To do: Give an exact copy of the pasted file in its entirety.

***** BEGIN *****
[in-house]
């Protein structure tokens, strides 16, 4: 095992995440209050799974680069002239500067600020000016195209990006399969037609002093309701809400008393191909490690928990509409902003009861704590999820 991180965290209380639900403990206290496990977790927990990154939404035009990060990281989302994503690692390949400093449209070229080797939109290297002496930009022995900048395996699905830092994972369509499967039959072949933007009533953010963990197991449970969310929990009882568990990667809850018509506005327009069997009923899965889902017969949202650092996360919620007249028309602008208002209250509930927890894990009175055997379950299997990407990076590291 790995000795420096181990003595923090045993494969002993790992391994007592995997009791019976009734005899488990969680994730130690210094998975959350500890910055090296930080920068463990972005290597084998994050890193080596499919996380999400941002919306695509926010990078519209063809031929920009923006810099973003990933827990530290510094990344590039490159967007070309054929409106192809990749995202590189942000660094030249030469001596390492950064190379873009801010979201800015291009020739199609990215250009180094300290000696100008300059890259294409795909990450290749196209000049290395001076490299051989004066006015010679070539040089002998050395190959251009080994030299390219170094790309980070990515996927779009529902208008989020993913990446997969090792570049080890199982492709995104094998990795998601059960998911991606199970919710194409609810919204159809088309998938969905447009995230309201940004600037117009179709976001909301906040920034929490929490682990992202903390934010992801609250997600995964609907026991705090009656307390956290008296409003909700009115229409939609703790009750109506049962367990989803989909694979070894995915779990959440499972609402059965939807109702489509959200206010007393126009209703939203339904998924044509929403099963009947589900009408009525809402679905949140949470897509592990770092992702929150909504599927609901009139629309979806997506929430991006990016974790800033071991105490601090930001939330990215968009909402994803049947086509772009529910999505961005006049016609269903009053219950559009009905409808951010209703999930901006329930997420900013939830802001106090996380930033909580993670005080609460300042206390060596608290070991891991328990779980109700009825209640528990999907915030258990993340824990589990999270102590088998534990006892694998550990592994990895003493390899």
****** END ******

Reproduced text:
[in-house]
């Protein structure tokens, strides 16, 4: 095992995440209050799974680069002239500067600020000016195209990006399969037609002093309701809400008393191909490690928990509409902003009861704590999820 991180965290209380639900403990206290496990977790927990990154939404035009990060990281989302994503690692390949400093449209070229080797939109290297002496930009022995900048395996699905830092994972369509499967039959072949933007009533953010963990197991449970969310929990009882568990990667809850018509506005327009069997009923899965889902017969949202650092996360919620007249028309602008208002209250509930927890894990009175055997379950299997990407990076590291 790995000795420096181990003595923090045993494969002993790992391994007592995997009791019976009734005899488990969680994730130690210094998975959350500890910055090296930080920068463990972005290597084998994050890193080596499919996380999400941002919306695509926010990078519209063809031929920009923006810099973003990933827990530290510094990344590039490159967007070309054929409106192809990749995202590189942000660094030249030469001596390492950064190379873009801010979201800015291009020739199609990215250009180094300290000696100008300059890259294409795909990450290749196209000049290395001076490299051989004066006015010679070539040089002998050395190959251009080994030299390219170094790309980070990515996927779009529902208008989020993913990446997969090792570049080890199982492709995104094998990795998601059960998911991606199970919710194409609810919204159809088309998938969905447009995230309201940004600037117009179709976001909301906040920034929490929490682990992202903390934010992801609250997600995964609907026991705090009656307390956290008296409003909700009115229409939609703790009750109506049962367990989803989909694979070894995915779990959440499972609402059965939807109702489509959200206010007393126009209703939203339904998924044509929403099963009947589900009408009525809402679905949140949470897509592990770092992702929150909504599927609901009139629309979806997506929430991006990016974790800033071991105490601090930001939330990215968009909402994803049947086509772009529910999505961005006049016609269903009053219950559009009905409808951010209703999930901006329930997420900013939830802001106090996380930033909580993670005080609460300042206390060596608290070991891991328990779980109700009825209640528990999907915030258990993340824990589990999270102590088998534990006892694998550990592994990895003493390899």